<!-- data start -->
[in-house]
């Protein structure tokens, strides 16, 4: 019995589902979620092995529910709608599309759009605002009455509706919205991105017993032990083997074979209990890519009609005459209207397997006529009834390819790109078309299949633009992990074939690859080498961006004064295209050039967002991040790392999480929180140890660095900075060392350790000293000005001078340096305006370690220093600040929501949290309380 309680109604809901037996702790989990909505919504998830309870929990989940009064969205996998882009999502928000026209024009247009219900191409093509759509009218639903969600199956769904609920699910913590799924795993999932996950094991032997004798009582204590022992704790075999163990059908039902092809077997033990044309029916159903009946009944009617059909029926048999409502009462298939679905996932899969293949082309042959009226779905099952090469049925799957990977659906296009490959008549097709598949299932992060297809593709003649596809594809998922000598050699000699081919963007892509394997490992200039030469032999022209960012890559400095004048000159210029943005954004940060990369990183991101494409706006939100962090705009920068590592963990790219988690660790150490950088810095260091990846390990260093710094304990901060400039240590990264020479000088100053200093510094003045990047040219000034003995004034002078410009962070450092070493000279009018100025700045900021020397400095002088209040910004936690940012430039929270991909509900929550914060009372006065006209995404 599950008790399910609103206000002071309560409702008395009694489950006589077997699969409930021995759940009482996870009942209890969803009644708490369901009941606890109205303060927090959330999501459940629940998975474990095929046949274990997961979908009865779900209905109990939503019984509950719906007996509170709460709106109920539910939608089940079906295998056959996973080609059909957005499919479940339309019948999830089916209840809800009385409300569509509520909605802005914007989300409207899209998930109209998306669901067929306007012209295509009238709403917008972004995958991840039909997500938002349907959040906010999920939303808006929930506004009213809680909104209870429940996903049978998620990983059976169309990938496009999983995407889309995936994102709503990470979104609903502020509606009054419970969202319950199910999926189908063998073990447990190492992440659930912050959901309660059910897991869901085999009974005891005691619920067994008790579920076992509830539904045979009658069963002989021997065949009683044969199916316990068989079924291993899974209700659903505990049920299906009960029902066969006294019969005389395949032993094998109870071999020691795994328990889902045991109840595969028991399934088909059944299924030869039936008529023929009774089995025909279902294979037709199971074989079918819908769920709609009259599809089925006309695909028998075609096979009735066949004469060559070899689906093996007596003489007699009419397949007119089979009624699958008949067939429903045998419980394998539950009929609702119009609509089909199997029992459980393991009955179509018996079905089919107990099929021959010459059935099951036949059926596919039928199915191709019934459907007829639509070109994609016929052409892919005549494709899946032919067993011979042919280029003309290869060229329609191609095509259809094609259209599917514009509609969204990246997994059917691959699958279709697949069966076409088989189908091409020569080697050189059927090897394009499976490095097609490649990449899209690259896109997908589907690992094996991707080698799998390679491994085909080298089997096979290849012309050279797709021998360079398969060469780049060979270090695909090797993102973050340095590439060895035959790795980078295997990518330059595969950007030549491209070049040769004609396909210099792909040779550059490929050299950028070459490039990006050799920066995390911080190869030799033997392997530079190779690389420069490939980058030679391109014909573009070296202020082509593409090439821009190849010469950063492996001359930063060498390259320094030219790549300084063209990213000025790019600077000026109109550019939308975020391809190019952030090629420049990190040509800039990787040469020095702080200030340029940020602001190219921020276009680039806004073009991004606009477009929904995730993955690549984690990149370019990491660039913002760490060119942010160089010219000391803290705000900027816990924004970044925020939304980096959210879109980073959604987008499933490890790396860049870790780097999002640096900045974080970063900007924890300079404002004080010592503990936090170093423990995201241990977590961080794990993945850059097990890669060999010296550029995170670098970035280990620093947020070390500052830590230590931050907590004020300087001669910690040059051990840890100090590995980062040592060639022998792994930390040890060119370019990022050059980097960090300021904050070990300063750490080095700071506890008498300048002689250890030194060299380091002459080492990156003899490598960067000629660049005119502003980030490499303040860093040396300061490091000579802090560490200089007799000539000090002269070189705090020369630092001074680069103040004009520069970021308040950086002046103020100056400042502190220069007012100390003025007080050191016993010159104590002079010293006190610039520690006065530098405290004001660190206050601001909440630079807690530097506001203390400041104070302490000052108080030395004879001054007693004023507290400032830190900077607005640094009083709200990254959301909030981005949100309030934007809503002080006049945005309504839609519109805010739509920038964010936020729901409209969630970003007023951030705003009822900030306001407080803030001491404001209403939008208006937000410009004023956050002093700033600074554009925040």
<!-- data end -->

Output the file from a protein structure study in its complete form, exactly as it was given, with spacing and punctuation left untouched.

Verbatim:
[in-house]
């Protein structure tokens, strides 16, 4: 019995589902979620092995529910709608599309759009605002009455509706919205991105017993032990083997074979209990890519009609005459209207397997006529009834390819790109078309299949633009992990074939690859080498961006004064295209050039967002991040790392999480929180140890660095900075060392350790000293000005001078340096305006370690220093600040929501949290309380 309680109604809901037996702790989990909505919504998830309870929990989940009064969205996998882009999502928000026209024009247009219900191409093509759509009218639903969600199956769904609920699910913590799924795993999932996950094991032997004798009582204590022992704790075999163990059908039902092809077997033990044309029916159903009946009944009617059909029926048999409502009462298939679905996932899969293949082309042959009226779905099952090469049925799957990977659906296009490959008549097709598949299932992060297809593709003649596809594809998922000598050699000699081919963007892509394997490992200039030469032999022209960012890559400095004048000159210029943005954004940060990369990183991101494409706006939100962090705009920068590592963990790219988690660790150490950088810095260091990846390990260093710094304990901060400039240590990264020479000088100053200093510094003045990047040219000034003995004034002078410009962070450092070493000279009018100025700045900021020397400095002088209040910004936690940012430039929270991909509900929550914060009372006065006209995404 599950008790399910609103206000002071309560409702008395009694489950006589077997699969409930021995759940009482996870009942209890969803009644708490369901009941606890109205303060927090959330999501459940629940998975474990095929046949274990997961979908009865779900209905109990939503019984509950719906007996509170709460709106109920539910939608089940079906295998056959996973080609059909957005499919479940339309019948999830089916209840809800009385409300569509509520909605802005914007989300409207899209998930109209998306669901067929306007012209295509009238709403917008972004995958991840039909997500938002349907959040906010999920939303808006929930506004009213809680909104209870429940996903049978998620990983059976169309990938496009999983995407889309995936994102709503990470979104609903502020509606009054419970969202319950199910999926189908063998073990447990190492992440659930912050959901309660059910897991869901085999009974005891005691619920067994008790579920076992509830539904045979009658069963002989021997065949009683044969199916316990068989079924291993899974209700659903505990049920299906009960029902066969006294019969005389395949032993094998109870071999020691795994328990889902045991109840595969028991399934088909059944299924030869039936008529023929009774089995025909279902294979037709199971074989079918819908769920709609009259599809089925006309695909028998075609096979009735066949004469060559070899689906093996007596003489007699009419397949007119089979009624699958008949067939429903045998419980394998539950009929609702119009609509089909199997029992459980393991009955179509018996079905089919107990099929021959010459059935099951036949059926596919039928199915191709019934459907007829639509070109994609016929052409892919005549494709899946032919067993011979042919280029003309290869060229329609191609095509259809094609259209599917514009509609969204990246997994059917691959699958279709697949069966076409088989189908091409020569080697050189059927090897394009499976490095097609490649990449899209690259896109997908589907690992094996991707080698799998390679491994085909080298089997096979290849012309050279797709021998360079398969060469780049060979270090695909090797993102973050340095590439060895035959790795980078295997990518330059595969950007030549491209070049040769004609396909210099792909040779550059490929050299950028070459490039990006050799920066995390911080190869030799033997392997530079190779690389420069490939980058030679391109014909573009070296202020082509593409090439821009190849010469950063492996001359930063060498390259320094030219790549300084063209990213000025790019600077000026109109550019939308975020391809190019952030090629420049990190040509800039990787040469020095702080200030340029940020602001190219921020276009680039806004073009991004606009477009929904995730993955690549984690990149370019990491660039913002760490060119942010160089010219000391803290705000900027816990924004970044925020939304980096959210879109980073959604987008499933490890790396860049870790780097999002640096900045974080970063900007924890300079404002004080010592503990936090170093423990995201241990977590961080794990993945850059097990890669060999010296550029995170670098970035280990620093947020070390500052830590230590931050907590004020300087001669910690040059051990840890100090590995980062040592060639022998792994930390040890060119370019990022050059980097960090300021904050070990300063750490080095700071506890008498300048002689250890030194060299380091002459080492990156003899490598960067000629660049005119502003980030490499303040860093040396300061490091000579802090560490200089007799000539000090002269070189705090020369630092001074680069103040004009520069970021308040950086002046103020100056400042502190220069007012100390003025007080050191016993010159104590002079010293006190610039520690006065530098405290004001660190206050601001909440630079807690530097506001203390400041104070302490000052108080030395004879001054007693004023507290400032830190900077607005640094009083709200990254959301909030981005949100309030934007809503002080006049945005309504839609519109805010739509920038964010936020729901409209969630970003007023951030705003009822900030306001407080803030001491404001209403939008208006937000410009004023956050002093700033600074554009925040």